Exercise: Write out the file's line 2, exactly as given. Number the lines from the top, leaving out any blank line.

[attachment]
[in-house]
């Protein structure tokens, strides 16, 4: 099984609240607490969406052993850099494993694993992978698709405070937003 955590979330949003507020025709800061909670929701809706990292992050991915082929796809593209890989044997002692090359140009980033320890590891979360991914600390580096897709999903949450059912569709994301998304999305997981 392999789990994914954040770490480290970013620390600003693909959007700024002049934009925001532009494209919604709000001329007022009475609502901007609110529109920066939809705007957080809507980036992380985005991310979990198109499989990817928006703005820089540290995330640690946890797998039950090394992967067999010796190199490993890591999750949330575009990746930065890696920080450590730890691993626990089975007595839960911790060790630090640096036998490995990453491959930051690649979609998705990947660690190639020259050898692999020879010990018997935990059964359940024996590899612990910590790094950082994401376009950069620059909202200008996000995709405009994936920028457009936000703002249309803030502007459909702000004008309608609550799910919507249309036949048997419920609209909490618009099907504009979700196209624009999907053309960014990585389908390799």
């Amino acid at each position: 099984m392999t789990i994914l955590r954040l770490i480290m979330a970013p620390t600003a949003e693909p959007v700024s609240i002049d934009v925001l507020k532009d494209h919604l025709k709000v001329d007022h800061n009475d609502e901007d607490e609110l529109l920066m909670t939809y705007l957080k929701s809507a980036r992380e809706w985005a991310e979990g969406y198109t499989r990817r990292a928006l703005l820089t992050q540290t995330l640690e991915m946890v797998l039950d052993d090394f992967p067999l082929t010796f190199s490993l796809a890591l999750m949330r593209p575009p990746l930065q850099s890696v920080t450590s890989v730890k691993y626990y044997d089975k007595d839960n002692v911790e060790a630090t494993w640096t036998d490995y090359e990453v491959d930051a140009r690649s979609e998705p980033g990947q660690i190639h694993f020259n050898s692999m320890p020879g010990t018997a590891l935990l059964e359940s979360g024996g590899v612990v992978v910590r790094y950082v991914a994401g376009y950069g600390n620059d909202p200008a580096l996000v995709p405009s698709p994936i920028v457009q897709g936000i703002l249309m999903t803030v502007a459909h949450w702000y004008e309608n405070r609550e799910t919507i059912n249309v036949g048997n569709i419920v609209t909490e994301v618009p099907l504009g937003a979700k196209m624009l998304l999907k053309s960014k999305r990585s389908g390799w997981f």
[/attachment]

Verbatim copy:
């Protein structure tokens, strides 16, 4: 099984609240607490969406052993850099494993694993992978698709405070937003 955590979330949003507020025709800061909670929701809706990292992050991915082929796809593209890989044997002692090359140009980033320890590891979360991914600390580096897709999903949450059912569709994301998304999305997981 392999789990994914954040770490480290970013620390600003693909959007700024002049934009925001532009494209919604709000001329007022009475609502901007609110529109920066939809705007957080809507980036992380985005991310979990198109499989990817928006703005820089540290995330640690946890797998039950090394992967067999010796190199490993890591999750949330575009990746930065890696920080450590730890691993626990089975007595839960911790060790630090640096036998490995990453491959930051690649979609998705990947660690190639020259050898692999020879010990018997935990059964359940024996590899612990910590790094950082994401376009950069620059909202200008996000995709405009994936920028457009936000703002249309803030502007459909702000004008309608609550799910919507249309036949048997419920609209909490618009099907504009979700196209624009999907053309960014990585389908390799």